Weekend Flop Viewing: ANGIE


Here’s a show that’s fairly well-known and well-remembered for something that only ran a season and a half. If you’ve never seen it, you may still be familiar with the theme song, which became a pop hit at the time (“Different Worlds,” written by Gimbel and Fox and sung by Maureen McGovern), and you’ll certainly be familiar with some of the stars: Donna Pescow (just after Saturday Night Fever), Robert Hays (just before Airplane) and Doris Roberts (in her first role as a full-time regular on a series). But the reason it’s better-known than most flops is that for half a season, when it arrived as a midseason replacement, it was actually a hit, and a pretty solid hit at that.

The concept for the show — a Cinderella story about a waitress (Pescow) who gets engaged to a blueblood (Hays) — is credited to Garry Marshall (though he was not involved with the actual series) and his Mork and Mindy co-creator Dale McRaven. The series itself was developed by the team of Alan Eisenstock and Larry Mintz and the showrunner was Bob Ellison, one of the writers of The Mary Tyler Moore Show. It was a big project for producers Tom Miller, Ed Milkis, and their newest producing partner, Bob Boyett, but it tried to be more upscale and adult-skewing than their usual product, probably because ABC had just started Taxi at the time, and for the first time in years, the network was looking for shows aimed at grown-ups.

When the show started its second (and first full) season, it fell victim to the kind of panicky, pointless re-tooling that also destroyed Mork and Mindy at the same time. So not only were Angie and her Prince Charming married off more quickly than originally intended, but Angie got a new place to work; two characters were dropped; and Ellison was replaced as showrunner. The show was also moved to an uncongenial time slot, reportedly because the network wanted to save the faltering Laverne and Shirley by putting it in Angie‘s more desirable slot. Angie‘s first full season was its last.

It still has a strong reputation among those who watched it in its half-season of success. This is the first episode, and it’s hard to tell from first episodes, but I find the mix of styles to be very awkward: it wants to be a smart comedy like Mary Tyler Moore, but it also wants to be a Miller-Milkis-Boyett type of show with broad punchlines and big swathes of orchestral music at the big moments. But the cast is excellent: Pescow and Hays are good together and both should have had bigger careers than they did, and they’re well-supported by Roberts, Sharon Spelman, and the late Debralee Scott (Welcome Back, Kotter). Incidentally, Hays was the only non-female regular on this show.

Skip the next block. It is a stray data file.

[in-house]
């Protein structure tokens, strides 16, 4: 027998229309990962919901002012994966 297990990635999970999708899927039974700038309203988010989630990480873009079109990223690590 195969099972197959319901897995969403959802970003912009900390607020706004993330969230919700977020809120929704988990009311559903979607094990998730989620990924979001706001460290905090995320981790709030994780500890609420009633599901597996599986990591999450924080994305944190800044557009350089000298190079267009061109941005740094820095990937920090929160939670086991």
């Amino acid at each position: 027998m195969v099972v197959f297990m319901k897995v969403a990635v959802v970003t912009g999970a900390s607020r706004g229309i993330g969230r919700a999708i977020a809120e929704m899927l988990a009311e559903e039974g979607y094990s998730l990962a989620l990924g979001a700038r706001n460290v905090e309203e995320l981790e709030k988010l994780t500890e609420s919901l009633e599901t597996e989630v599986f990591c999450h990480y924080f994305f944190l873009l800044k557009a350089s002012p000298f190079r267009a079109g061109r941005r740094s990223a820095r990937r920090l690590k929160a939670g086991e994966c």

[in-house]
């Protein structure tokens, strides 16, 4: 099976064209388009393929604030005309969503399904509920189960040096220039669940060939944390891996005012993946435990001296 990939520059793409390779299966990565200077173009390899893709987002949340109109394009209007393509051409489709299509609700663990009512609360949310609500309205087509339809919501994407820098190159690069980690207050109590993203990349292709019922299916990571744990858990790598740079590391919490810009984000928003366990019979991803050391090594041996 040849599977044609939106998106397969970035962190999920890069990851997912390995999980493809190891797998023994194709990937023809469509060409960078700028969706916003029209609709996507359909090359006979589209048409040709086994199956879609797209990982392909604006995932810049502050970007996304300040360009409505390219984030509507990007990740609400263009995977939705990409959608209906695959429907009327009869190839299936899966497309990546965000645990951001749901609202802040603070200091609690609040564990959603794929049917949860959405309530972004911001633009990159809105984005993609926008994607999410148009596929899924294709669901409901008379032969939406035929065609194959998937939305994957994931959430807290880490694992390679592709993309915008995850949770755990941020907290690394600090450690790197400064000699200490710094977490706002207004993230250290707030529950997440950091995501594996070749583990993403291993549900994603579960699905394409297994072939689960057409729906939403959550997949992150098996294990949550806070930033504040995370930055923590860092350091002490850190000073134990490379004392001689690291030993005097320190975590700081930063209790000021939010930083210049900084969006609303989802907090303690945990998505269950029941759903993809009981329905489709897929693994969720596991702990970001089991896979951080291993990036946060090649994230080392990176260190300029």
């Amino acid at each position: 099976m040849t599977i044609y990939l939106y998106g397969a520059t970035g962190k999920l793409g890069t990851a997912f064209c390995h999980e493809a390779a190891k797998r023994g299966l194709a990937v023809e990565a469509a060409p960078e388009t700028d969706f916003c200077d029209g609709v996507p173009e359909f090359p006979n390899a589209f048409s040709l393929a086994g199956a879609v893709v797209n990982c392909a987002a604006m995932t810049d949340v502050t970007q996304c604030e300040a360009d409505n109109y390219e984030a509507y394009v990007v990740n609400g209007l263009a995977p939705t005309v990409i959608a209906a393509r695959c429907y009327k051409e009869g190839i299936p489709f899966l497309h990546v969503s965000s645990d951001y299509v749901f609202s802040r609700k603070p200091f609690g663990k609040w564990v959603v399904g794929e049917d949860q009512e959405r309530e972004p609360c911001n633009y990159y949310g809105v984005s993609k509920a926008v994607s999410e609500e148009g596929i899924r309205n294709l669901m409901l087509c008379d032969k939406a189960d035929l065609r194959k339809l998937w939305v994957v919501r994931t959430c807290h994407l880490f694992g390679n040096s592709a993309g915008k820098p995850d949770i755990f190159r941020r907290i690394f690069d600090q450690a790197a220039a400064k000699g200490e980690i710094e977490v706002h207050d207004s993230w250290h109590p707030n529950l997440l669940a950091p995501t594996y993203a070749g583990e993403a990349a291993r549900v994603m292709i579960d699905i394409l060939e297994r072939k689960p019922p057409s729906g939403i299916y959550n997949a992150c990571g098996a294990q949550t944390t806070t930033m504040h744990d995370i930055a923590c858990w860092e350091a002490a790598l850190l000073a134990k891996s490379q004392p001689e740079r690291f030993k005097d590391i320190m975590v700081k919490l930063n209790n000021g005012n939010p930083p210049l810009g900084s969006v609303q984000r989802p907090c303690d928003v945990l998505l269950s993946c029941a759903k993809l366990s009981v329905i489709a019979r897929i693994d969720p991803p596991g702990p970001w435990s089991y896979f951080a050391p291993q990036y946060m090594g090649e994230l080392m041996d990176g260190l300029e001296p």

Theme song and Part 1:


Part 2 (note that the “I’ll have what he/she’s having” joke was already old by this time, and is way older than When Harry Met Sally):


Part 3 (which for some reason carries over half of the part 2 clip; the new scene starts at 2:34):



Weekend Flop Viewing: ANGIE

  1. But the cast is excellent: Pescow and Hays are good together and both should have had bigger careers than they did,

    Pescow should have taken up Scientology to release her mind from the reactive state that told her, over and over again that she was mediocre.

    She’s the most irritating actress that ever lived, mostly because she took the roles in the dreck she appeared so seriously.

    • She’s the most irritating actress that ever lived

      Not while Elisabeth Röhm, Emily Procter or Jenna Elfman still walk the earth!

  2. When I was growing up, one of the TV stations in the area showed reruns of Angie every morning, and for some reason, I watched it often. I don’t think I was even 10 at the time, but I just liked the show (although not as much as Too Close for Comfort, another show the pre-10-year-old me watched the reruns of constantly, which, looking back, seems like a rather odd choice).

    Re-tooling of shows isn’t uncommon but, with Mork and Mindy and Angie, why re-tool a show that’s already doing well? (It was even more surprising with Mork and Mindy, which had sustained big, big ratings for the course of an entire season its first year.) Talk about a network looking a gift horse in the mouth.

    • No one said you had to be smart to be a network executive, in fact I believe it’s considered a career killer.

  3. At least part of the impetus for Mork and Mindy’s retooling came from star Robin Williams, who wanted the series to abandon the good-natured slapstick that had characterized the first season of the show and become more issue-oriented.